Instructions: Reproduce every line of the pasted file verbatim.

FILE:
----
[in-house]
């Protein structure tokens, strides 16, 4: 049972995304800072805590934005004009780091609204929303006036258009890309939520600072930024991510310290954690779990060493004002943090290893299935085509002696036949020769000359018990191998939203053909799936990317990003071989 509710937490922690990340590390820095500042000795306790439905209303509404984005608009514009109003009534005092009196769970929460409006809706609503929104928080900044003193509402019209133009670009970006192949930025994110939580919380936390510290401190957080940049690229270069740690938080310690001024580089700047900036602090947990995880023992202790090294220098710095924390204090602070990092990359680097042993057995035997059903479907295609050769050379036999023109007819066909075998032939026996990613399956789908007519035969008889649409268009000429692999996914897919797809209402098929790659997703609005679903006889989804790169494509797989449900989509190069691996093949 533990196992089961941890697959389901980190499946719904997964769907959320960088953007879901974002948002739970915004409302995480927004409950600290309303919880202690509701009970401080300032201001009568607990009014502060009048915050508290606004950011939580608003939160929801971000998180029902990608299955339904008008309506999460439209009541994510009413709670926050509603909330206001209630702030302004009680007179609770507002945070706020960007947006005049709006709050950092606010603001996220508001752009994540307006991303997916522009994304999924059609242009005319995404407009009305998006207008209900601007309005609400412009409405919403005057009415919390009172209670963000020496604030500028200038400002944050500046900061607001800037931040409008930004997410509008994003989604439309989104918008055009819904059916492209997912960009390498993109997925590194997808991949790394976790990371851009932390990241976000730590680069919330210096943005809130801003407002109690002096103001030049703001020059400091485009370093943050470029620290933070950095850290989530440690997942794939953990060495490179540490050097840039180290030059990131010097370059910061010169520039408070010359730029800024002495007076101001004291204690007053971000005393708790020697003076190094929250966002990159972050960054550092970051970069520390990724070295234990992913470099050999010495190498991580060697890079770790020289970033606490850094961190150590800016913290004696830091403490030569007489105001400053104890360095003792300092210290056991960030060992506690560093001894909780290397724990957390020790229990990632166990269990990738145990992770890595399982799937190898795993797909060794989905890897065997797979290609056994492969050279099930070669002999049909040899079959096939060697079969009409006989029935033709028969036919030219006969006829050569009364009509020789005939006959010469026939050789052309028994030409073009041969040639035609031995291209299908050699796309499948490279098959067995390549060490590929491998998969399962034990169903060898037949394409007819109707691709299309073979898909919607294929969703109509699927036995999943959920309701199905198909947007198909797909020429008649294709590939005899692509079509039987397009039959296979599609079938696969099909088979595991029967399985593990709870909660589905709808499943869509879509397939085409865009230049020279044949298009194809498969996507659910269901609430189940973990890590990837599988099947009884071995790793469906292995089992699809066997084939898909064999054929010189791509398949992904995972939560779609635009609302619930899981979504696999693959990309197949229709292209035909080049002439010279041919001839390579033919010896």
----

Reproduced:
[in-house]
């Protein structure tokens, strides 16, 4: 049972995304800072805590934005004009780091609204929303006036258009890309939520600072930024991510310290954690779990060493004002943090290893299935085509002696036949020769000359018990191998939203053909799936990317990003071989 509710937490922690990340590390820095500042000795306790439905209303509404984005608009514009109003009534005092009196769970929460409006809706609503929104928080900044003193509402019209133009670009970006192949930025994110939580919380936390510290401190957080940049690229270069740690938080310690001024580089700047900036602090947990995880023992202790090294220098710095924390204090602070990092990359680097042993057995035997059903479907295609050769050379036999023109007819066909075998032939026996990613399956789908007519035969008889649409268009000429692999996914897919797809209402098929790659997703609005679903006889989804790169494509797989449900989509190069691996093949 533990196992089961941890697959389901980190499946719904997964769907959320960088953007879901974002948002739970915004409302995480927004409950600290309303919880202690509701009970401080300032201001009568607990009014502060009048915050508290606004950011939580608003939160929801971000998180029902990608299955339904008008309506999460439209009541994510009413709670926050509603909330206001209630702030302004009680007179609770507002945070706020960007947006005049709006709050950092606010603001996220508001752009994540307006991303997916522009994304999924059609242009005319995404407009009305998006207008209900601007309005609400412009409405919403005057009415919390009172209670963000020496604030500028200038400002944050500046900061607001800037931040409008930004997410509008994003989604439309989104918008055009819904059916492209997912960009390498993109997925590194997808991949790394976790990371851009932390990241976000730590680069919330210096943005809130801003407002109690002096103001030049703001020059400091485009370093943050470029620290933070950095850290989530440690997942794939953990060495490179540490050097840039180290030059990131010097370059910061010169520039408070010359730029800024002495007076101001004291204690007053971000005393708790020697003076190094929250966002990159972050960054550092970051970069520390990724070295234990992913470099050999010495190498991580060697890079770790020289970033606490850094961190150590800016913290004696830091403490030569007489105001400053104890360095003792300092210290056991960030060992506690560093001894909780290397724990957390020790229990990632166990269990990738145990992770890595399982799937190898795993797909060794989905890897065997797979290609056994492969050279099930070669002999049909040899079959096939060697079969009409006989029935033709028969036919030219006969006829050569009364009509020789005939006959010469026939050789052309028994030409073009041969040639035609031995291209299908050699796309499948490279098959067995390549060490590929491998998969399962034990169903060898037949394409007819109707691709299309073979898909919607294929969703109509699927036995999943959920309701199905198909947007198909797909020429008649294709590939005899692509079509039987397009039959296979599609079938696969099909088979595991029967399985593990709870909660589905709808499943869509879509397939085409865009230049020279044949298009194809498969996507659910269901609430189940973990890590990837599988099947009884071995790793469906292995089992699809066997084939898909064999054929010189791509398949992904995972939560779609635009609302619930899981979504696999693959990309197949229709292209035909080049002439010279041919001839390579033919010896």